We all can benefit by not allowing anger to control our emotions and dictate how interactions go in our relationships.  It’s important to remember that how hard it may be at times we have a choice to make in becoming angry and allowing something to push us to that point.  By controlling anger we can have better interactions without others, be less stressed, and better our communication.


 I enjoyed many of the points that President Ezra Taft Benson makes in his talk “Beware of Pride”.  For most of my life I have considered myself a humble person.  However this weeks learning’s have made me recognize those moments when I am not so humble and may exhibit prideful actions or feelings.  Prideful moments in my own life have been desires to achieve certain things in which I may not necessarily need them.  I have purchased fancy cars, nice homes, and have realized that those decisions were motivated by pride in their own ways. Can we have nice things without being prideful? I think we can.  I think as we earn more money or achieve more materialistic things in this life we need to give and remember those that have less.

It was interesting to me to read about the many manifestations of pride.  Ezra Taft Benson defines these manifestations as: faultfinding, gossiping, backbiting, murmuring, living beyond our means, envying, coveting, withholding gratitude and praise, and being unforgiving and jealous of others. I thought that living beyond our means was an interesting manifestation.  I think that pride and wanting to have more than others can cause many to live beyond their means. Benson quotes C.S. Lewis where he stated, “Pride gets no pleasure out of having something, only out of having more of it than the next man. … It is the comparison that makes you proud: the pleasure of being above the rest. Once the element of competition has gone, pride has gone.” Pride influences us to want the latest and greatest, the biggest house, luxurious car, and the fancy clothing.  The more I read the quote by C.S. Lewis the more I recognize I need to be careful as to the motives behind the way I am living my life.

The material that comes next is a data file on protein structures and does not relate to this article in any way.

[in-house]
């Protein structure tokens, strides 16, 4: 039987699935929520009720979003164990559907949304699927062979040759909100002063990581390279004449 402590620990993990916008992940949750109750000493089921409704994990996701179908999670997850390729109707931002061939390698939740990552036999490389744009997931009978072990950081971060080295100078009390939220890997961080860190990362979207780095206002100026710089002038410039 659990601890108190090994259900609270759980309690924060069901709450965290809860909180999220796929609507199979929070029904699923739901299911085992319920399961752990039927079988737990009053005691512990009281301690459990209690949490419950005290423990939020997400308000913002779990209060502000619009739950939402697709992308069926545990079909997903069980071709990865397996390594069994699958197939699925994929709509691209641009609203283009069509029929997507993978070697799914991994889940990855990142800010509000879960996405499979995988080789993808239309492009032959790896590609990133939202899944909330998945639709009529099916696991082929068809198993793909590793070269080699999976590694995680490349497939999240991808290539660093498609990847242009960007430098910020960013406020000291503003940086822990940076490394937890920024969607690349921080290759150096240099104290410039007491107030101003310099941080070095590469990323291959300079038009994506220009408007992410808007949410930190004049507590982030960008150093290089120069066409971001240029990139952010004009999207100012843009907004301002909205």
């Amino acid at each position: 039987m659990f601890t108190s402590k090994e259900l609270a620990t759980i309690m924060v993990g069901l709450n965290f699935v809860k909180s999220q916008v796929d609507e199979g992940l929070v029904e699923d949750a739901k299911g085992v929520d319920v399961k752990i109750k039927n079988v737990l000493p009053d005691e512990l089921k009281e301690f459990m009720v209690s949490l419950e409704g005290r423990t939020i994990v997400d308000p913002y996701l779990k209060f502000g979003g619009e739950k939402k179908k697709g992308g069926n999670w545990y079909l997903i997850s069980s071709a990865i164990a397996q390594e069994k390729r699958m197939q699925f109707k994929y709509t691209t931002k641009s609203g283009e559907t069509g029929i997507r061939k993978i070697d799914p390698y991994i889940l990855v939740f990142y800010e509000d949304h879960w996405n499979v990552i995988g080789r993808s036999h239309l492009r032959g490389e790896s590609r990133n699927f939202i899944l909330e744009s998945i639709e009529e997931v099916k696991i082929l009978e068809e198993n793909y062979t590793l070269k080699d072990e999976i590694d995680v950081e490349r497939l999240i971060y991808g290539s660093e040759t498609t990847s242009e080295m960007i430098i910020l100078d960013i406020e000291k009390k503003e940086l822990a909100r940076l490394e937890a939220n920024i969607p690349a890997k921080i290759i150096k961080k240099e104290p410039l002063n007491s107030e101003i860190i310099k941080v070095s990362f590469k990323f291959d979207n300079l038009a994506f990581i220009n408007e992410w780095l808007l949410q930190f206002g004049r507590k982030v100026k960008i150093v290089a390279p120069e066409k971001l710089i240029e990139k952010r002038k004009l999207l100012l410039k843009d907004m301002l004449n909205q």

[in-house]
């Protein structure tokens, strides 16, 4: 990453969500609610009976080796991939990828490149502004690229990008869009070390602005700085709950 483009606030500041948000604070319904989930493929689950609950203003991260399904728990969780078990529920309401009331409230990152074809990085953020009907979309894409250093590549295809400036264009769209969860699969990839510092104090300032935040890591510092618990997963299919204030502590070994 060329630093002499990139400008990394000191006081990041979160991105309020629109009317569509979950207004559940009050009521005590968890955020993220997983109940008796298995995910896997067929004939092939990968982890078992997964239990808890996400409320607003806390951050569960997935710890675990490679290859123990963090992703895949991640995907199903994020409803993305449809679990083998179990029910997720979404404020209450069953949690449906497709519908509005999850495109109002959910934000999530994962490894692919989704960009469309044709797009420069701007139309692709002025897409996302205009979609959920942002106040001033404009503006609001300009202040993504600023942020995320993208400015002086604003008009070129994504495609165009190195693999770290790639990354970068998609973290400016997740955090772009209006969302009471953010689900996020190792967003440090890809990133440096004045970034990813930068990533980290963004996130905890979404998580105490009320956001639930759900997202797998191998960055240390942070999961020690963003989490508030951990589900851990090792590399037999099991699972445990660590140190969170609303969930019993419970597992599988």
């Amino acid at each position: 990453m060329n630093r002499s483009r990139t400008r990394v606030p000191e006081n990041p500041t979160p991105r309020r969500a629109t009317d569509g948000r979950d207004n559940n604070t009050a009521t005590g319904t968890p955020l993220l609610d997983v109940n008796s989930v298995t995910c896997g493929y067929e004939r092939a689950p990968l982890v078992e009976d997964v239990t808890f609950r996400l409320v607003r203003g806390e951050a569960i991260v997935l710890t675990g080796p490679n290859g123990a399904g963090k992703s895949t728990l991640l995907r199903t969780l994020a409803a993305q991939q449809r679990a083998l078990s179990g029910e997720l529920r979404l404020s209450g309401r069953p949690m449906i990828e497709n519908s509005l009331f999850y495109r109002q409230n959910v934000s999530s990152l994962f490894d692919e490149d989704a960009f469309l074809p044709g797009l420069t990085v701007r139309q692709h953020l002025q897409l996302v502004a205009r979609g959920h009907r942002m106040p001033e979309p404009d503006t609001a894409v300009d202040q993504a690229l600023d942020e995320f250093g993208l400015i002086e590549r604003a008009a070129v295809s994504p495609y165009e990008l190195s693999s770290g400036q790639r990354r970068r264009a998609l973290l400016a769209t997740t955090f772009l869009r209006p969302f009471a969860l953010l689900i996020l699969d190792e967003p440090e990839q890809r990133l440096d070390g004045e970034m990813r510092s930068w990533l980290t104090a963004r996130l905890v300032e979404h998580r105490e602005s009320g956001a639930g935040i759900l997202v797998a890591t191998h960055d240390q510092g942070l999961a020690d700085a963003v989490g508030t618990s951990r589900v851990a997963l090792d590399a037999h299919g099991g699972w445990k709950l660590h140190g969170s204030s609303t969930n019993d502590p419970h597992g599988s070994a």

I can see pride in my own life during arguments and disagreements. The desire to be right has always been strong in those instances.  I think it is important to learn to pick your battles and realize that it does not matter who is right most of the time.

It’s wise to ask ourselves how many issues in our lives may be influenced by pride.  What can we do to eliminate pride in our lives and become more humble?

Benson, Ezra Taft. Beware of Pride. Retrieved from https://www.lds.org/general-conference/1989/04/beware-of-pride?lang=eng

Shared Meaning

“The Four Pillars of Shared Meaning” were interesting principles to read about.  Pillar one was rituals of connection where a couples shares an activity or event together.  It’s mentioned it is good to create new rituals together as a couple as it furthers your identity as a family.  I found this interesting as I can remember rituals my own family had as a child and they are some of my fondest memories of my childhood, holidays, and special occasions.  I look forward to creating rituals of connections with my family and providing the same enjoyment to my children as I was given from the rituals that I grew up with.